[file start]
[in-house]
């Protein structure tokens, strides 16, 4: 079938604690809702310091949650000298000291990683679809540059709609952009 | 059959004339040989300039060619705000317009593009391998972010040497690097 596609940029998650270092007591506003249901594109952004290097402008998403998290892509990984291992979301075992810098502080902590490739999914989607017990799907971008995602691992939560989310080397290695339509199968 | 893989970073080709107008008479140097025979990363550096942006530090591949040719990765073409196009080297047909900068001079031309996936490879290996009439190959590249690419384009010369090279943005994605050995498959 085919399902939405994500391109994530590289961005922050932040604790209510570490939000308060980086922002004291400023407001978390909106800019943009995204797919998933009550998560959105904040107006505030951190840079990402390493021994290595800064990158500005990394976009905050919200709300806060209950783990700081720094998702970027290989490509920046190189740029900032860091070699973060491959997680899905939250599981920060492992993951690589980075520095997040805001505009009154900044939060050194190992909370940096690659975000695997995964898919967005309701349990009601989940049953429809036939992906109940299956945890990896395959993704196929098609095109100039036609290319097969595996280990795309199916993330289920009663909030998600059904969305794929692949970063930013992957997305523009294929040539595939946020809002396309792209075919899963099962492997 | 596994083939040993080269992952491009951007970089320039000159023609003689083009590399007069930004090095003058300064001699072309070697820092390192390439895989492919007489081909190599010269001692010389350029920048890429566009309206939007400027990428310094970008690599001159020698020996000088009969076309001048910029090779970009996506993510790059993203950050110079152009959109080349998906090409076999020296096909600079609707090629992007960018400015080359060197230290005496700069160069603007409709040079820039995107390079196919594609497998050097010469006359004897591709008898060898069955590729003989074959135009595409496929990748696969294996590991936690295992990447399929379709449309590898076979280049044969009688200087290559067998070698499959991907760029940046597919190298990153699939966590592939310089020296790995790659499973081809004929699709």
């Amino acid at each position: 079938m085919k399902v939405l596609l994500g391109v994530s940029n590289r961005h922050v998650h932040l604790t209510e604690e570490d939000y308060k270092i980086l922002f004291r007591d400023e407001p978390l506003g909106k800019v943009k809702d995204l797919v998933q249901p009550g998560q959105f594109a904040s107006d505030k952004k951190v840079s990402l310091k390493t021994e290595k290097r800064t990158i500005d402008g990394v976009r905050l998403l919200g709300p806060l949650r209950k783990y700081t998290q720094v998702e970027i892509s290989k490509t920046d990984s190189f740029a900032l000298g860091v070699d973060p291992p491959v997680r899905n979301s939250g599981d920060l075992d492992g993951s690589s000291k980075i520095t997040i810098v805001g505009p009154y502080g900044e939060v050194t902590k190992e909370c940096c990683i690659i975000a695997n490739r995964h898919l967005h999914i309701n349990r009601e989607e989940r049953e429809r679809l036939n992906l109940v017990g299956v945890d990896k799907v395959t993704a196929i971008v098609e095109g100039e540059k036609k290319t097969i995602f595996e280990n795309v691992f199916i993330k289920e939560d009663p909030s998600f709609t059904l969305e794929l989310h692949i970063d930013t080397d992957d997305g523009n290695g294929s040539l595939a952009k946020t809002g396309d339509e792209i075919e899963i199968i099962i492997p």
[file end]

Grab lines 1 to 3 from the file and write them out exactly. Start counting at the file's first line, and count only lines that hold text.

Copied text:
[in-house]
């Protein structure tokens, strides 16, 4: 079938604690809702310091949650000298000291990683679809540059709609952009 | 059959004339040989300039060619705000317009593009391998972010040497690097 596609940029998650270092007591506003249901594109952004290097402008998403998290892509990984291992979301075992810098502080902590490739999914989607017990799907971008995602691992939560989310080397290695339509199968 | 893989970073080709107008008479140097025979990363550096942006530090591949040719990765073409196009080297047909900068001079031309996936490879290996009439190959590249690419384009010369090279943005994605050995498959 085919399902939405994500391109994530590289961005922050932040604790209510570490939000308060980086922002004291400023407001978390909106800019943009995204797919998933009550998560959105904040107006505030951190840079990402390493021994290595800064990158500005990394976009905050919200709300806060209950783990700081720094998702970027290989490509920046190189740029900032860091070699973060491959997680899905939250599981920060492992993951690589980075520095997040805001505009009154900044939060050194190992909370940096690659975000695997995964898919967005309701349990009601989940049953429809036939992906109940299956945890990896395959993704196929098609095109100039036609290319097969595996280990795309199916993330289920009663909030998600059904969305794929692949970063930013992957997305523009294929040539595939946020809002396309792209075919899963099962492997 | 596994083939040993080269992952491009951007970089320039000159023609003689083009590399007069930004090095003058300064001699072309070697820092390192390439895989492919007489081909190599010269001692010389350029920048890429566009309206939007400027990428310094970008690599001159020698020996000088009969076309001048910029090779970009996506993510790059993203950050110079152009959109080349998906090409076999020296096909600079609707090629992007960018400015080359060197230290005496700069160069603007409709040079820039995107390079196919594609497998050097010469006359004897591709008898060898069955590729003989074959135009595409496929990748696969294996590991936690295992990447399929379709449309590898076979280049044969009688200087290559067998070698499959991907760029940046597919190298990153699939966590592939310089020296790995790659499973081809004929699709």
């Amino acid at each position: 079938m085919k399902v939405l596609l994500g391109v994530s940029n590289r961005h922050v998650h932040l604790t209510e604690e570490d939000y308060k270092i980086l922002f004291r007591d400023e407001p978390l506003g909106k800019v943009k809702d995204l797919v998933q249901p009550g998560q959105f594109a904040s107006d505030k952004k951190v840079s990402l310091k390493t021994e290595k290097r800064t990158i500005d402008g990394v976009r905050l998403l919200g709300p806060l949650r209950k783990y700081t998290q720094v998702e970027i892509s290989k490509t920046d990984s190189f740029a900032l000298g860091v070699d973060p291992p491959v997680r899905n979301s939250g599981d920060l075992d492992g993951s690589s000291k980075i520095t997040i810098v805001g505009p009154y502080g900044e939060v050194t902590k190992e909370c940096c990683i690659i975000a695997n490739r995964h898919l967005h999914i309701n349990r009601e989607e989940r049953e429809r679809l036939n992906l109940v017990g299956v945890d990896k799907v395959t993704a196929i971008v098609e095109g100039e540059k036609k290319t097969i995602f595996e280990n795309v691992f199916i993330k289920e939560d009663p909030s998600f709609t059904l969305e794929l989310h692949i970063d930013t080397d992957d997305g523009n290695g294929s040539l595939a952009k946020t809002g396309d339509e792209i075919e899963i199968i099962i492997p």